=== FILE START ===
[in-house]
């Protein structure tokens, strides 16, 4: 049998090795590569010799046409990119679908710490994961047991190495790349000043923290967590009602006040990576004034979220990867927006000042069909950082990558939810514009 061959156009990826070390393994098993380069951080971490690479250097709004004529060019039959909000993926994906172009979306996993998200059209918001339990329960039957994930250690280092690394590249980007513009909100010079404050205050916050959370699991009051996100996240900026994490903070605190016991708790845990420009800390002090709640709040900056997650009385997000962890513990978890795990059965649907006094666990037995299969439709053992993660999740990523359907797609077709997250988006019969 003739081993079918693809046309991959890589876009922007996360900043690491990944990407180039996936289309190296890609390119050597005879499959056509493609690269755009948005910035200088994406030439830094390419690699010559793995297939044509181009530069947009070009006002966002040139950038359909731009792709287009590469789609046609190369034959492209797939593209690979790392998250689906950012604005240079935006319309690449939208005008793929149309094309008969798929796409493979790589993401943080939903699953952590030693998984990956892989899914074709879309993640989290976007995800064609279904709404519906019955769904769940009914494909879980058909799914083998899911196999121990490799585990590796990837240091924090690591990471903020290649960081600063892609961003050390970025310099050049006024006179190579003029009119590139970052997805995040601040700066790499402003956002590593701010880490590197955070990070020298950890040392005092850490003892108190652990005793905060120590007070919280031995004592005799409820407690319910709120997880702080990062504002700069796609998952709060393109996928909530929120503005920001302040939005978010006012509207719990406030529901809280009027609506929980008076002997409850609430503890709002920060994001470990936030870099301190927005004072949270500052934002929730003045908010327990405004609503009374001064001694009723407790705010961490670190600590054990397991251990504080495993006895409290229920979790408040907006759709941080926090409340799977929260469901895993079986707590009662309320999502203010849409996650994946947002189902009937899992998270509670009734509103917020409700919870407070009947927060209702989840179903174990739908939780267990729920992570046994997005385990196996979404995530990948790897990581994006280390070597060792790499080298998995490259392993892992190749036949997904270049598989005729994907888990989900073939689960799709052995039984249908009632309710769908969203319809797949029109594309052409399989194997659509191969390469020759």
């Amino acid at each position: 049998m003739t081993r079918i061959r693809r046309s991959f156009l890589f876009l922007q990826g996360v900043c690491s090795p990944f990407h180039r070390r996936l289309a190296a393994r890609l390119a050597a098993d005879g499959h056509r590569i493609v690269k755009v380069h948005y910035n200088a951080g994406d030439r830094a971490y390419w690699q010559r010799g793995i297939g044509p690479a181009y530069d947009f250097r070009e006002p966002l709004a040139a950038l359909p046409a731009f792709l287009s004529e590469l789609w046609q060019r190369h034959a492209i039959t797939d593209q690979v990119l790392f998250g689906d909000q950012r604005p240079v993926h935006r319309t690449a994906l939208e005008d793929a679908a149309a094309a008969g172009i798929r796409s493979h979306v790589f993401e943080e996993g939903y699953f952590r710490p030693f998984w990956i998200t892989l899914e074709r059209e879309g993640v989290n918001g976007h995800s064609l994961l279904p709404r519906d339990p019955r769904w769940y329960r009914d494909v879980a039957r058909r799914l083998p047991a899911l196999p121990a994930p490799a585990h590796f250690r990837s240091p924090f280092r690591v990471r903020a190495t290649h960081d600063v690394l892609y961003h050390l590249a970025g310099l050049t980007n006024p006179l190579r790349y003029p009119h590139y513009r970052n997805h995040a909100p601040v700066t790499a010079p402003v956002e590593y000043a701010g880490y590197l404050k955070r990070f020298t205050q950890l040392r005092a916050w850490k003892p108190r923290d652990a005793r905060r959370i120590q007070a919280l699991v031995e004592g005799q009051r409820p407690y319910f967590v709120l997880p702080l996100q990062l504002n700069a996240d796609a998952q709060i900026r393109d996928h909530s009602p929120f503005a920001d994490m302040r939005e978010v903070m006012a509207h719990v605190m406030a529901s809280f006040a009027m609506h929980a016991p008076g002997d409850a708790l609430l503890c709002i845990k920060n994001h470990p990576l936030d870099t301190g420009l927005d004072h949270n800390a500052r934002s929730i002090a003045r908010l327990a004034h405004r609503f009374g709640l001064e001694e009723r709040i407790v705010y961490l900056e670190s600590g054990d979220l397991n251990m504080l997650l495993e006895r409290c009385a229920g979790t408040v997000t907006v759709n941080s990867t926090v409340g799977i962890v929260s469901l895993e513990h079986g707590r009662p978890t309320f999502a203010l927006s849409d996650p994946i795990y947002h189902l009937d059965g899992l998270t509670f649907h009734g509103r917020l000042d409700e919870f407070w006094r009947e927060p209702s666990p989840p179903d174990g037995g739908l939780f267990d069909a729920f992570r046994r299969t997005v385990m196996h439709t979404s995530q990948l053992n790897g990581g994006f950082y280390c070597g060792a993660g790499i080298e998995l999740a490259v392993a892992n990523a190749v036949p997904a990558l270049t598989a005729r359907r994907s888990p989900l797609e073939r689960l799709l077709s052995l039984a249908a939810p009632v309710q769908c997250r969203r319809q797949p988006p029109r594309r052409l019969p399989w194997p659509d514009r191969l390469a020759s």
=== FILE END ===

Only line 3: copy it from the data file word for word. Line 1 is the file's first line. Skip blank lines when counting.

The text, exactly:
């Amino acid at each position: 049998m003739t081993r079918i061959r693809r046309s991959f156009l890589f876009l922007q990826g996360v900043c690491s090795p990944f990407h180039r070390r996936l289309a190296a393994r890609l390119a050597a098993d005879g499959h056509r590569i493609v690269k755009v380069h948005y910035n200088a951080g994406d030439r830094a971490y390419w690699q010559r010799g793995i297939g044509p690479a181009y530069d947009f250097r070009e006002p966002l709004a040139a950038l359909p046409a731009f792709l287009s004529e590469l789609w046609q060019r190369h034959a492209i039959t797939d593209q690979v990119l790392f998250g689906d909000q950012r604005p240079v993926h935006r319309t690449a994906l939208e005008d793929a679908a149309a094309a008969g172009i798929r796409s493979h979306v790589f993401e943080e996993g939903y699953f952590r710490p030693f998984w990956i998200t892989l899914e074709r059209e879309g993640v989290n918001g976007h995800s064609l994961l279904p709404r519906d339990p019955r769904w769940y329960r009914d494909v879980a039957r058909r799914l083998p047991a899911l196999p121990a994930p490799a585990h590796f250690r990837s240091p924090f280092r690591v990471r903020a190495t290649h960081d600063v690394l892609y961003h050390l590249a970025g310099l050049t980007n006024p006179l190579r790349y003029p009119h590139y513009r970052n997805h995040a909100p601040v700066t790499a010079p402003v956002e590593y000043a701010g880490y590197l404050k955070r990070f020298t205050q950890l040392r005092a916050w850490k003892p108190r923290d652990a005793r905060r959370i120590q007070a919280l699991v031995e004592g005799q009051r409820p407690y319910f967590v709120l997880p702080l996100q990062l504002n700069a996240d796609a998952q709060i900026r393109d996928h909530s009602p929120f503005a920001d994490m302040r939005e978010v903070m006012a509207h719990v605190m406030a529901s809280f006040a009027m609506h929980a016991p008076g002997d409850a708790l609430l503890c709002i845990k920060n994001h470990p990576l936030d870099t301190g420009l927005d004072h949270n800390a500052r934002s929730i002090a003045r908010l327990a004034h405004r609503f009374g709640l001064e001694e009723r709040i407790v705010y961490l900056e670190s600590g054990d979220l397991n251990m504080l997650l495993e006895r409290c009385a229920g979790t408040v997000t907006v759709n941080s990867t926090v409340g799977i962890v929260s469901l895993e513990h079986g707590r009662p978890t309320f999502a203010l927006s849409d996650p994946i795990y947002h189902l009937d059965g899992l998270t509670f649907h009734g509103r917020l000042d409700e919870f407070w006094r009947e927060p209702s666990p989840p179903d174990g037995g739908l939780f267990d069909a729920f992570r046994r299969t997005v385990m196996h439709t979404s995530q990948l053992n790897g990581g994006f950082y280390c070597g060792a993660g790499i080298e998995l999740a490259v392993a892992n990523a190749v036949p997904a990558l270049t598989a005729r359907r994907s888990p989900l797609e073939r689960l799709l077709s052995l039984a249908a939810p009632v309710q769908c997250r969203r319809q797949p988006p029109r594309r052409l019969p399989w194997p659509d514009r191969l390469a020759s």